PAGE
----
The outdoor exhibit, which runs through Aug. 23, aims to inspire kids to detach from technology and let their imaginations run wild as they explore the creatively crafted treehouses. They’ll uncover fun facts hidden throughout the grounds and learn about the value and benefits of trees.
This summer also brings the return of Gourmets in the Garden. The popular 13-week series features some of the region’s top chefs offering cooking demonstrations at the botanical garden. Guests learn to make gourmet dishes and sample the featured meal before exploring the grounds.
“This year, we asked our chefs to feature a tree ingredient to keep with our theme for ‘Branch Out,’ ” says Anderson. Visit website for hours, ticket information and Gourmets in the Garden lineup and dates. 11030 East Blvd., 216/721-1600, cbgarden.org
Explore the treetops of Cleveland Metroparks’ Mill Stream Run Reservation by tackling the Go Ape adventure course. The five zip lines and 42 obstacles have visitors scaling ropes and crossing bridges as they travel through the canopy.
“We’ve got all sorts of crossings to get you from one tree to the next,” explains Go Ape U.S. managing director Dan D’Agostino, adding that the course offers rope ladders, tunnels, trapezes and two Tarzan swings. “You attach into a special harness and you basically swing through the air … [and land in] a big cargo net.”
After a 30-minute safety and training demonstration on the ground, you’re ready to get started on the two-hour-plus experience. The course is the first of its kind in the Cleveland area and serves as Maryland-based Go Ape’s first foray into Ohio (the company has 12 other courses throughout the country).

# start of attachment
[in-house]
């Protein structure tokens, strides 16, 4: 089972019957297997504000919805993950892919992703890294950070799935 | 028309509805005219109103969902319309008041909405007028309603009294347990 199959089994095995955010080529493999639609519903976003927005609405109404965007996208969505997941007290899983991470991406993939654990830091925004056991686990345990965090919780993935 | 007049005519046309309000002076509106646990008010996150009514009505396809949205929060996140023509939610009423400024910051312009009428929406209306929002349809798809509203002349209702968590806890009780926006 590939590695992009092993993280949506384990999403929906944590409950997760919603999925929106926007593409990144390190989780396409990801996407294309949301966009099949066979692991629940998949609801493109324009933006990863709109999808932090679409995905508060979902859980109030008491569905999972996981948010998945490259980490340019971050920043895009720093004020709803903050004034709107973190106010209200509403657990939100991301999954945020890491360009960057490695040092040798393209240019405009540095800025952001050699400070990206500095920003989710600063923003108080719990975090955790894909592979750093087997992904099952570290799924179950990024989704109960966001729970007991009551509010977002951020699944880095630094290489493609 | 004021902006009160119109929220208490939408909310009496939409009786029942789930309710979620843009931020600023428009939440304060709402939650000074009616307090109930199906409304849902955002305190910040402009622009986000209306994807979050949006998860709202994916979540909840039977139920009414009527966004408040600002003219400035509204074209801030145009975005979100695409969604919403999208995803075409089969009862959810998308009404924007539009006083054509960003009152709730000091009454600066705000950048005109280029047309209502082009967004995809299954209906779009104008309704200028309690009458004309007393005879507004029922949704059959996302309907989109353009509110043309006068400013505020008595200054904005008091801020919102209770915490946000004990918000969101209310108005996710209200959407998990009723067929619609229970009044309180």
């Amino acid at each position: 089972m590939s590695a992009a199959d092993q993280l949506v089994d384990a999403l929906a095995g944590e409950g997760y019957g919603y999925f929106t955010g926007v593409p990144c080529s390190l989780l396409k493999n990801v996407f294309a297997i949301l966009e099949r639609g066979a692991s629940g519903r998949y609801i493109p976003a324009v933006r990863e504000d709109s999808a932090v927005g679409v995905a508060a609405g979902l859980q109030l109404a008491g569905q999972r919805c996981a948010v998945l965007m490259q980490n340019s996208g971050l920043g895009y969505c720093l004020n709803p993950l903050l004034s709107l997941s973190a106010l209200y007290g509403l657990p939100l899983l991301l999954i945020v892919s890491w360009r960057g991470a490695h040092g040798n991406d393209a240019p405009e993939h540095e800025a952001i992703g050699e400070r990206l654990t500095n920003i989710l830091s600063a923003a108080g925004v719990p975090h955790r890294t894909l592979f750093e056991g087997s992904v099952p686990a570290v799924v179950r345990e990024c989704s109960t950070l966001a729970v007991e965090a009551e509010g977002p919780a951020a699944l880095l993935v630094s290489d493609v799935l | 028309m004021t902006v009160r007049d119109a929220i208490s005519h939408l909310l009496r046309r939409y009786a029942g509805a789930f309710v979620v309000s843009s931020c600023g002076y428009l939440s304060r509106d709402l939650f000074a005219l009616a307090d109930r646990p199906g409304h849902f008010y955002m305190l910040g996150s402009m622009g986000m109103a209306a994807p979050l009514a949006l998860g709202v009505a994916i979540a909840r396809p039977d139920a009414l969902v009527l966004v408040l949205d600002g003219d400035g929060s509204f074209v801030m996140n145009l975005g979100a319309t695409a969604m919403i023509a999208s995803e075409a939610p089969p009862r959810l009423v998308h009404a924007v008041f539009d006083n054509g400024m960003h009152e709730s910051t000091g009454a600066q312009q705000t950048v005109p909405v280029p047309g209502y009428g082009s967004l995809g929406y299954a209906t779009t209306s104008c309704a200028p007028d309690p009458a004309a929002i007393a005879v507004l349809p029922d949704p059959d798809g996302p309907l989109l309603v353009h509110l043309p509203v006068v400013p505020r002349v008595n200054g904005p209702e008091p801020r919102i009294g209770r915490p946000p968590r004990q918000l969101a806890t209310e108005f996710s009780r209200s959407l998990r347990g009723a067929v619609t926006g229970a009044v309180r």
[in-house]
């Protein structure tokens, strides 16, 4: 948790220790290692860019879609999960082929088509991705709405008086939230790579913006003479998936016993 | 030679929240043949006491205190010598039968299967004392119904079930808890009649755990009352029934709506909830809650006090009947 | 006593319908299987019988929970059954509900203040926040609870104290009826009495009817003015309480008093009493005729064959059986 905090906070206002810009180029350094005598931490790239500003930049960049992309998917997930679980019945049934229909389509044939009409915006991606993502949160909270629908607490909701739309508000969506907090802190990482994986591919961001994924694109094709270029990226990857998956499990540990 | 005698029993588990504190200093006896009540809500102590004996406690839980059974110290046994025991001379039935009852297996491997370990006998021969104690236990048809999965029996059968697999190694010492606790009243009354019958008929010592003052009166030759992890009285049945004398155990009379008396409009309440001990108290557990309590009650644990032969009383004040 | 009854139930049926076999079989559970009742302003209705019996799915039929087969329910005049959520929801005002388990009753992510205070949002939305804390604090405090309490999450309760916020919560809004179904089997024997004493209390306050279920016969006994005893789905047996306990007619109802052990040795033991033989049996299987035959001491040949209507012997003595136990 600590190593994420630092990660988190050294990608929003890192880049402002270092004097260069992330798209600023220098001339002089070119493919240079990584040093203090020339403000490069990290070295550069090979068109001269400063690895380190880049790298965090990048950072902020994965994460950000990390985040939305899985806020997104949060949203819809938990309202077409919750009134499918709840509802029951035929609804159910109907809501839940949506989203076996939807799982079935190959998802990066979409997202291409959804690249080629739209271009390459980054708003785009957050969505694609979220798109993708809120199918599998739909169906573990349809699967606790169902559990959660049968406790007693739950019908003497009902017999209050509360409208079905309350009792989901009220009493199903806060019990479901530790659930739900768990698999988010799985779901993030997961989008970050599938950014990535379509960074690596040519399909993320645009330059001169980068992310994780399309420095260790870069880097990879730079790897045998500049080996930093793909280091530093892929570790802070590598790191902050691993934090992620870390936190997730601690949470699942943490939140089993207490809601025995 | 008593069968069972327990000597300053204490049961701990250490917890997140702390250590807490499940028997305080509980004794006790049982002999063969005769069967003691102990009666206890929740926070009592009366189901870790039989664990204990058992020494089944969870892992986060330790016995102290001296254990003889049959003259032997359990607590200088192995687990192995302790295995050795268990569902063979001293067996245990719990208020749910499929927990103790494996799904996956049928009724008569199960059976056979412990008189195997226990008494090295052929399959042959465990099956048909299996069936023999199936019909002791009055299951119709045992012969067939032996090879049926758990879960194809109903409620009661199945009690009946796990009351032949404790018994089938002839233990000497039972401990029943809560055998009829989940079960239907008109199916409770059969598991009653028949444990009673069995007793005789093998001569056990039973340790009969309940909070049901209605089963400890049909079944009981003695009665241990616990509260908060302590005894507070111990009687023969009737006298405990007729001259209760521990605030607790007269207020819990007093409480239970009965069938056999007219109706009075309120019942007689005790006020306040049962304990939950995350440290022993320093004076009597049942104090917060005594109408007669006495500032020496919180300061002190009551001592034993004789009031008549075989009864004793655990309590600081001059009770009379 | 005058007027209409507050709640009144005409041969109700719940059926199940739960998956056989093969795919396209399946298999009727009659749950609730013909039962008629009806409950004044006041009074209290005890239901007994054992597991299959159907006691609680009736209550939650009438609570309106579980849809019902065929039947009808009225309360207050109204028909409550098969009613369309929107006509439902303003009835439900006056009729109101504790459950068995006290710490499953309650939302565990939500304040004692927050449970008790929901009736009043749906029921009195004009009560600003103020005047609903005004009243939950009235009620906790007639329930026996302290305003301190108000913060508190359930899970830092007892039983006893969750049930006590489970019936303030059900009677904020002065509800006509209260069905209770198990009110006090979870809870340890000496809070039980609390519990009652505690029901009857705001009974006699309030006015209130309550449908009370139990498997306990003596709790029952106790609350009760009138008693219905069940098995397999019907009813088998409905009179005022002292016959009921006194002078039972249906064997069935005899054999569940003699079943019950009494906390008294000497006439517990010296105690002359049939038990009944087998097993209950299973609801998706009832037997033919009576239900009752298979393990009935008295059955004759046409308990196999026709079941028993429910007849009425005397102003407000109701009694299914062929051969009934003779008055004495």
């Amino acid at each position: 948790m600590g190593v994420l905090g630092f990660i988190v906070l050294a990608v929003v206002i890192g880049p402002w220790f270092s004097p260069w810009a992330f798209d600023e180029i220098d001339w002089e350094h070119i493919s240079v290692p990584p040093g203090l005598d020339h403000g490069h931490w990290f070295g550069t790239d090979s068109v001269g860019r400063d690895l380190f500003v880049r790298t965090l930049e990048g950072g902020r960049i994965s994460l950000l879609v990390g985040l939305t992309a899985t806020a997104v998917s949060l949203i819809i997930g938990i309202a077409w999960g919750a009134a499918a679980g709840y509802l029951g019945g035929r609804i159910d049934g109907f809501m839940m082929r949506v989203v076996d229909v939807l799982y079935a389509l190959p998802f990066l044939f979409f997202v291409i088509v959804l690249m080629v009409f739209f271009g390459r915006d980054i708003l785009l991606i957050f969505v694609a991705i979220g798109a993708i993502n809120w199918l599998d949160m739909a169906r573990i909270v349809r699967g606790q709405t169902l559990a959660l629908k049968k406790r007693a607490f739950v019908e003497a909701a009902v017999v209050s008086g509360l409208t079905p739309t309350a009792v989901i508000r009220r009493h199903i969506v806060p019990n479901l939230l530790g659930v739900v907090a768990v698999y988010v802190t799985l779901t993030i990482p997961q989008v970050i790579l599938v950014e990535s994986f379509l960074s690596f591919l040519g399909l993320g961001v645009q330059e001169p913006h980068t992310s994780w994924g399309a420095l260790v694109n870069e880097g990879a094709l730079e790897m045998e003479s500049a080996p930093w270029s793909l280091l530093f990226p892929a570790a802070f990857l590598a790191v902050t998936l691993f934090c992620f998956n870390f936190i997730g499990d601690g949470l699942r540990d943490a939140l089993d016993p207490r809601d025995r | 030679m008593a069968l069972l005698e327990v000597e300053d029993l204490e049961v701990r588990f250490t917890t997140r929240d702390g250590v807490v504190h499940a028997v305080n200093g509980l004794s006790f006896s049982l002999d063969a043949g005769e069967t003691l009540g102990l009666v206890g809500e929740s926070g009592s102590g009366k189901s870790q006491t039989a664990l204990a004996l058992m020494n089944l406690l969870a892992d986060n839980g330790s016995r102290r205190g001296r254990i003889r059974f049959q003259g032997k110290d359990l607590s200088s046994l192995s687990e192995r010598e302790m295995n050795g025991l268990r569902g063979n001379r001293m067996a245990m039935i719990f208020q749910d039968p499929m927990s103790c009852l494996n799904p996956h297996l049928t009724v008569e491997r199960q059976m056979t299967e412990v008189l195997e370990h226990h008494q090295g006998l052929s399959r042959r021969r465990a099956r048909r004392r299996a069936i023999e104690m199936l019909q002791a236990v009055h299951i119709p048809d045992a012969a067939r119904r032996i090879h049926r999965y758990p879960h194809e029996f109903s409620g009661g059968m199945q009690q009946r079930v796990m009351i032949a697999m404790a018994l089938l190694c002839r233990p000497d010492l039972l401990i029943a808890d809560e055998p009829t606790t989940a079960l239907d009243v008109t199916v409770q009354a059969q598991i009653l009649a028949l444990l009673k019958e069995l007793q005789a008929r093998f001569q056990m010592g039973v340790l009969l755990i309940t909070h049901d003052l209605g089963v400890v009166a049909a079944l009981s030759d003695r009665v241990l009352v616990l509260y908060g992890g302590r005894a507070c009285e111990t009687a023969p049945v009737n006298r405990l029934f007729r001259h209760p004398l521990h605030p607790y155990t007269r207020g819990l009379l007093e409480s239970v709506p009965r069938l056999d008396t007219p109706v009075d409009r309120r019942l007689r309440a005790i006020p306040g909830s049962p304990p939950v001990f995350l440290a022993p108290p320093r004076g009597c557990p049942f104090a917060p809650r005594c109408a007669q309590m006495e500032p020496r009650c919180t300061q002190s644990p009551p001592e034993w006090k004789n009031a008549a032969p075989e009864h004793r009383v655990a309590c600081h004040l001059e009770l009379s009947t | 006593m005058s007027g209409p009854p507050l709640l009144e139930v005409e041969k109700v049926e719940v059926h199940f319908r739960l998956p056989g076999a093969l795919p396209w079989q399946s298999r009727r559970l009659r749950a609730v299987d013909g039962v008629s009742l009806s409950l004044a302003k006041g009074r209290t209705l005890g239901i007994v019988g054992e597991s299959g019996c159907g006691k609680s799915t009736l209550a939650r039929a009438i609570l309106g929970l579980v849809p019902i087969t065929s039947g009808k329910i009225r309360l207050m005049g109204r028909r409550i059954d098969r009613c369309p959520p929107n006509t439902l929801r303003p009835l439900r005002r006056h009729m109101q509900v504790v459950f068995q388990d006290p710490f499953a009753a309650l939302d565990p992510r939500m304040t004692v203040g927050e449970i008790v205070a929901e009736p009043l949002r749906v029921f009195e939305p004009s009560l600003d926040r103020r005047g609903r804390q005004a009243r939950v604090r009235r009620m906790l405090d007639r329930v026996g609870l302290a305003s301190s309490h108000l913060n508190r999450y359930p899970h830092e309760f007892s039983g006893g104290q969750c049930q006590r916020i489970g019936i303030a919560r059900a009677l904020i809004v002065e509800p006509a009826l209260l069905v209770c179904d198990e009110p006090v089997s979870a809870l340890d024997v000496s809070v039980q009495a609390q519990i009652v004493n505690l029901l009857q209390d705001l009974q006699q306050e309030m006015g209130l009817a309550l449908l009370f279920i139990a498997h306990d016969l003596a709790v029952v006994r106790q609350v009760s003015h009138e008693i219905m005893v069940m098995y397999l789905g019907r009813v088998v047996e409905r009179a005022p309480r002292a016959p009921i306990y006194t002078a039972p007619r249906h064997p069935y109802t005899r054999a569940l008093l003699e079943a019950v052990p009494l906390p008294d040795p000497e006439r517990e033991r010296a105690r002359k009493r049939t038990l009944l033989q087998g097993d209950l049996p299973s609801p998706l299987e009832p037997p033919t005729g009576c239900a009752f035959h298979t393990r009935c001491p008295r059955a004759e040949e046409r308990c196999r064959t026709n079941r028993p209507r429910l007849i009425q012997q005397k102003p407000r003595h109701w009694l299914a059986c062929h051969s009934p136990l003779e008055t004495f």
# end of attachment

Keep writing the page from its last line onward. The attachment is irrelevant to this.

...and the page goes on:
Four of the zip lines at the Mill Stream Run Reservation carry visitors over wetlands, providing the opportunity to take in aerial views of the more preserved parts of the park. Visit website for reservations. 16200 Valley Pkwy., Strongsville 44136, 800/971-8271, goape.com
On the Water
Cleveland is packed with rich history and beautiful architecture, and the Nautica Queen offers a way to get a fresh look at both. Excursions down the Cuyahoga River and out onto Lake Erie treat passengers to a meal served alongside spectacular views and recorded narration that discusses sights along the way.
“The focus is all about seeing the city from the water’s perspective and seeing things from a different vantage point,” explains port captain Jim Dale.
Check out the spot where Moses Cleaveland first landed near the mouth of the Cuyahoga River, cruise beneath historic jackknife bridges that were vital to the city’s industrial past and take in the city skyline.
Along with the guided tour of the Cleveland lakefront, the Nautica Queen offers an array of themed cruises throughout the summer. These twists on the typical sightseeing excursion range from sunset wine tastings to nostalgic trips packed with music from the ’50s, ’60s and ’70s.
Built in 1981 and launched as the Nautica Queen in 1992, the ship has been updated throughout the years, most recently with a new interior that has included changes to the paintings and the buffet presentations.
“We try every year to expand or do better at what we do,” says Dale. Visit website for excursion information, pricing and reservations. 1153 Main Ave., 216/696-8888, nauticaqueen.com